The Fresh Loaf

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Dough "spills" out too much - Not just sourdough

Patryk's picture
Patryk

Dough "spills" out too much - Not just sourdough

Hi All,

I'm having an issue with pretty much all my baked goods, but I'm posting here as it becomes more difficult to handle when I now got into sourdough baking.

Anytime I follow baking recipes online, for anything, any website, etc. my batter / dough / bread will be "looser" than in the video or more moist. Usually, this is not much of an issue, it still works out well.

However, I recently started getting into sourdough. Now I have a very immature starter (6 days) but thought I'd give it a go anyway, so I can see how the taste changes as my starter grows older.

I followed the basic recipe from Joshua Weissman:

https://www.youtube.com/watch?v=eod5cUxAHRM&t=240s

It worked very well, even my levain passed the float test at the 6 hour mark which I was surprised at for such an immature starter. However, when it came to shaping the loaves I encountered the aforementioned problem.

I pre-shaped the loaves like he did, and let them bench rest for 30 minutes like he does. After thirty minutes, his dough stayed "intact" in a nice boule. My dough became a fluid pancake, see attached photo.

For context, I live in the UK, so not sure if it's due to humidity (according to a weather website it was at 80% when I was shaping it)?

I did a quick calculation of his dough and it seems to be a 72% hydration bread, which is not all that much is it? Usually I read sourdoughs have 80-90%, so 72% should be quite firm and not so liquidy?

I am using Dove's Organic Flour: https://www.dovesfarm.co.uk/products/organic-flour?view=all and tap water which here in the UK is usually pretty good.

Any idea / suggestion what could be causing all this "fluidity" in my baking? It doesn't matter what recipe, even when I follow an american recipe and go by volume and not by weight, I still have a very fluid dough :/

Tips / ideas of how to have a more plyable dough rather than a wet one? :)

Thank you guys in advance!

phaz's picture
phaz

All baked stuff? Even a commercial yeast bread? You are going by weight - not volume? Could be as simple as that.

Patryk's picture
Patryk

Yep, all baked stuff I bake at home.

I use both, weight and volume, depending on what the recipe calls for. For this sourdough I went by weight, as the recipe.

Benito's picture
Benito

I’ve read that a lot of European flours absorb less water than North American flours.  Joshua is US based and is likely using US flours, so although his flour absorbs the 72% hydration without a problem, yours may not.  Try reducing the hydration to say 65% and try again.  For sure the ambient humidity is a factor, flour stored in the desert will absorb more water than flour stored in a humid climate.

Benny

Patryk's picture
Patryk

Thank you, that seems reasonable. But doesn't lower hydration mean less oven spring?

I baked those breads now and even though they taste delicious, as expected it didn't have much oven spring :/

https://imgur.com/f8af02b1-b969-4914-b67b-b6369f15d682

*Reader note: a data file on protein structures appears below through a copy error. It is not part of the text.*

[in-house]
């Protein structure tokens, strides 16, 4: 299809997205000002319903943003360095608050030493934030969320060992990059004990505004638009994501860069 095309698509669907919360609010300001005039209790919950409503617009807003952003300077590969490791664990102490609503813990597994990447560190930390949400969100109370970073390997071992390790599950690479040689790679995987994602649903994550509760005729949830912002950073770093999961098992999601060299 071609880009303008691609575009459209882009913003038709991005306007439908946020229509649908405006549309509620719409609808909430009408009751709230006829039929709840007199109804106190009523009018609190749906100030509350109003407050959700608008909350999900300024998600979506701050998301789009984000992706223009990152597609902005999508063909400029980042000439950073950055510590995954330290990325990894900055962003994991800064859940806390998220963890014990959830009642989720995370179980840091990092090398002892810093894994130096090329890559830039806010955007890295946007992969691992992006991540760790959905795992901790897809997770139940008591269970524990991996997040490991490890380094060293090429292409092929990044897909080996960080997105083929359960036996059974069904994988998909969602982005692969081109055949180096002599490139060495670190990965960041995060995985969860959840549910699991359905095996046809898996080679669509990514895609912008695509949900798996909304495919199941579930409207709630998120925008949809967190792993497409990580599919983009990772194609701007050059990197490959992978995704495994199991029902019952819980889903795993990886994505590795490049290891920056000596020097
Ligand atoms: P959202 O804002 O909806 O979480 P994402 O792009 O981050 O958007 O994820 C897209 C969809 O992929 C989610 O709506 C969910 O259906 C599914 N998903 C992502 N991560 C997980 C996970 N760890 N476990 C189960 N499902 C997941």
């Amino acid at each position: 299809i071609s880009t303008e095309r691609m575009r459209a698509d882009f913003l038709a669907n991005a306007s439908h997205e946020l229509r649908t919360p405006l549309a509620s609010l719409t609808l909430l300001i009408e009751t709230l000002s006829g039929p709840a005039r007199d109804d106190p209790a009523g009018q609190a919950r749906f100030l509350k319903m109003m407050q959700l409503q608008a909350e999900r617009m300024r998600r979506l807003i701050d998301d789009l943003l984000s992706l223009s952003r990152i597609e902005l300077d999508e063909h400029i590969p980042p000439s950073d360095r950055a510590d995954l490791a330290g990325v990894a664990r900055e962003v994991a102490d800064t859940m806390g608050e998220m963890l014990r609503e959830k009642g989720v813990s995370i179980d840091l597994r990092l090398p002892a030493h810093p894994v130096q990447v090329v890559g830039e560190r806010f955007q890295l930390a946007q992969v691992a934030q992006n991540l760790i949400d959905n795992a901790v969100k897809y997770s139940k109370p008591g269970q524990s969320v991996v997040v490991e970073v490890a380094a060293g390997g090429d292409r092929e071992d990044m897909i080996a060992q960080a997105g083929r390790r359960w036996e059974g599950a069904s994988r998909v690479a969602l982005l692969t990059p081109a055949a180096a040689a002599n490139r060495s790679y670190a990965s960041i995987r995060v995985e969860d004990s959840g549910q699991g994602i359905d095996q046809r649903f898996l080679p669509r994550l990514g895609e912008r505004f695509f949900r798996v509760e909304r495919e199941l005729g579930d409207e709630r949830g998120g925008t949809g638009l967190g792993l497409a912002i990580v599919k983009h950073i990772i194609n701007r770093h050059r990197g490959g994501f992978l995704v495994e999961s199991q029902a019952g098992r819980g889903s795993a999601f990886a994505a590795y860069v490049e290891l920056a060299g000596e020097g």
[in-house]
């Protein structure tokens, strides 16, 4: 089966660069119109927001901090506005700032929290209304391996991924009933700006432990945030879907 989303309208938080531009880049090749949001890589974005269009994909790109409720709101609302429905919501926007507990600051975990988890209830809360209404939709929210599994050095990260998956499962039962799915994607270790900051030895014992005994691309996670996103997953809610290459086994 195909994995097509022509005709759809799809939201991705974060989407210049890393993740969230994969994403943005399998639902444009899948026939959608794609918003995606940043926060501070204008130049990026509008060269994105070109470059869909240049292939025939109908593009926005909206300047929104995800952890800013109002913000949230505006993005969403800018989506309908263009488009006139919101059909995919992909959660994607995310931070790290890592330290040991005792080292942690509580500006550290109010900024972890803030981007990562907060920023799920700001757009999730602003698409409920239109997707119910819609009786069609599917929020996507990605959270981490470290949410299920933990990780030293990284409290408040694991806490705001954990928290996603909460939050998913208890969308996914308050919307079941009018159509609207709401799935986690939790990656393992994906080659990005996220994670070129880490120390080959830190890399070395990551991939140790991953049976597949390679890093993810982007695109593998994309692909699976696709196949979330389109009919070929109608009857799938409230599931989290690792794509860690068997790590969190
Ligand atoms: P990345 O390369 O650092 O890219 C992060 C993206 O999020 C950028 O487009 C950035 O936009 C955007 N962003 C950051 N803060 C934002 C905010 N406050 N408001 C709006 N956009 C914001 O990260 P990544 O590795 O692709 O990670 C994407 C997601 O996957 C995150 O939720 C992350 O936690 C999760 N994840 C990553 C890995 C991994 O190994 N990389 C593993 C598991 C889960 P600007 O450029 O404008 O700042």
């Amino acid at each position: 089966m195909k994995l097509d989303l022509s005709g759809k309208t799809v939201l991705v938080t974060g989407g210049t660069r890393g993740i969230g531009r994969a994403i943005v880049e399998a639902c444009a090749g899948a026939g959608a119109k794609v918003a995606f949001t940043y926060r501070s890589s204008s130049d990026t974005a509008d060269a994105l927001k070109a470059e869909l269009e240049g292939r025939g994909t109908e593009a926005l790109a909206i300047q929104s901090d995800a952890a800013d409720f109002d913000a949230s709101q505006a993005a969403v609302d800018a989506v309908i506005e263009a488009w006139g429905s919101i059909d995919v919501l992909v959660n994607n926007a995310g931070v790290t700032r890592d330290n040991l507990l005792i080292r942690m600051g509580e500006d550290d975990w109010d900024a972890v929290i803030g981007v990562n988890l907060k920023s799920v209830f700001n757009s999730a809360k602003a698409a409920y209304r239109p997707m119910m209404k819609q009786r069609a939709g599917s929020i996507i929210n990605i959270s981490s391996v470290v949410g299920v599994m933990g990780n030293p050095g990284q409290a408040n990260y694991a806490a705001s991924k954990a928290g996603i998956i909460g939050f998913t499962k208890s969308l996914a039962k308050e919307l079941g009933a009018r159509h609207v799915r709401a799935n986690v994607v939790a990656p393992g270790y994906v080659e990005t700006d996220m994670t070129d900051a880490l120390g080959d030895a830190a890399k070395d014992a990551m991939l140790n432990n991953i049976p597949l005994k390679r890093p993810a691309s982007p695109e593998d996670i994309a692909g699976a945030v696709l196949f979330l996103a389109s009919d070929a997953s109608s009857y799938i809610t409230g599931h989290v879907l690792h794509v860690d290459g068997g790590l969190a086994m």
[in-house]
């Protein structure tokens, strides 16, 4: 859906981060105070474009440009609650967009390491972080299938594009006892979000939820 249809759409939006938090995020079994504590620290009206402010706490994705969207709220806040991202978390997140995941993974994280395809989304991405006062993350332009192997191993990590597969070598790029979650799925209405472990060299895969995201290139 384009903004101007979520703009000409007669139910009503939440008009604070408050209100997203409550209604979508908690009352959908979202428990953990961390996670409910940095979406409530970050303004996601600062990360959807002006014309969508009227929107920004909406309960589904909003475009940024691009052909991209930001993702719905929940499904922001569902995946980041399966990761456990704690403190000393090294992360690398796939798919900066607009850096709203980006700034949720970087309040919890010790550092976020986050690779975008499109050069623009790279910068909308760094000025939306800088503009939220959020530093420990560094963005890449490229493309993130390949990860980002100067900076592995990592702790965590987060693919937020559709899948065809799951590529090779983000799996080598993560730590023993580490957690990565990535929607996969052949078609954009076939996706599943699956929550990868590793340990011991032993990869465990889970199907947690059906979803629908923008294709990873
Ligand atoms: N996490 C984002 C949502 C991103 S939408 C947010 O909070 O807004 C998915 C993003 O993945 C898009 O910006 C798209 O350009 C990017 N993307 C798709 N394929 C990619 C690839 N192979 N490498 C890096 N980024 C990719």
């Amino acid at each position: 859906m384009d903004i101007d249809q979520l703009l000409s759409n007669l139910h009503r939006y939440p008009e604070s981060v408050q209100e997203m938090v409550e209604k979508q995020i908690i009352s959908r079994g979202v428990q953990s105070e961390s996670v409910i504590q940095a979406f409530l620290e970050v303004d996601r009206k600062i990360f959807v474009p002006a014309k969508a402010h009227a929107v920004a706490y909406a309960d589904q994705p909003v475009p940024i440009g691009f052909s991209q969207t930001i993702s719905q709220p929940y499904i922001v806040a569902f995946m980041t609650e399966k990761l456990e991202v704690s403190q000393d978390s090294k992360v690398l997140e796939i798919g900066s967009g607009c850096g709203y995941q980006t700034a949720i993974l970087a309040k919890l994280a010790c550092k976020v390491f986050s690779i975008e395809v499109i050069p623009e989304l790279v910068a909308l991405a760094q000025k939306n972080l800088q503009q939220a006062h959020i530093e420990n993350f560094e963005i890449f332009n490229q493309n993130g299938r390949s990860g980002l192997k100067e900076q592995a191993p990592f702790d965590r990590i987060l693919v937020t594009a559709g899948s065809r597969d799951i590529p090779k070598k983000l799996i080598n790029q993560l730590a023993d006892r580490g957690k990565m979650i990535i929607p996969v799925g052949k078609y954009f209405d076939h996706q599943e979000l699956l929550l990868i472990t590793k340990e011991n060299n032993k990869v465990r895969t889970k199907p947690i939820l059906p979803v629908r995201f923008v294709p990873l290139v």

Benito's picture
Benito

No lower hydration doesn't necessary lead to less oven spring.  Remember the reason that you might need to reduce hydration is that the European flour already has more absorbed water in it because of local conditions.

Patryk's picture
Patryk

Ok thank you, I'll try it next time! :)

phaz's picture
phaz

If it's happening with everything, it must be something that's used in everything. I'd have to say flour. Sometimes a bad batch makes it's way through - it does happen. I've had a bag or 3 over the years that just wouldn't work - by they I mean gluten just didn't form properly or at all - and you're left with a bowl of glop. Easy test, maybe, try a different flour.

6 day old starter is a concern, but as it's with everything, it's gotta be more than that.

Patryk's picture
Patryk

I've been using this flour for a few years now, so if it's a bad batch it's a bad flour overall. I don't really want to switch as it's the only affordable organic flour around :/

If it keeps misbehaving after changing hydration levels and improving my shaping technique, I'll give a different flour a go though!

BaniJP's picture
BaniJP

I recently learned that you apparently can overshape your dough and I identified that to be the cause of my soupy doughs (similar Even though I was using high gluten flour (14,5%), the breads were still flat-ish. I was wondering why even no-knead breads online could have great oven springs and open crumb, so after a lot of research I found out if you handle your dough too much during pre-shaping and final shaping, the outer skin can tear, so tension and pressure inside can't built up anymore and you end up with flat breads.

So when pre-shaping and final shaping your dough, handle it carefully (but still firm) and bring it into the desired shape. Nothing more, no more tightening the skin further, that's it, leave it, you're done.

(https://youtu.be/bV3at6kqnWw?t=145 this is what made me realize what I'm doing wrong)

Patryk's picture
Patryk

Haha I watched that Video like 5 times now, going to try to employ all those tips next time for a better oven spring!
I feel like maybe I also over-fermented this batch?

Excited for trying it out next time!

BaniJP's picture
BaniJP

Here is a trick I recently discovered for monitoring dough growth and prevent over-fermentation (at least during bulk fermentation).

http://www.thefreshloaf.com/node/65182/tip-small-portion-control

Patryk's picture
Patryk

Thank you, that's quite smart! :)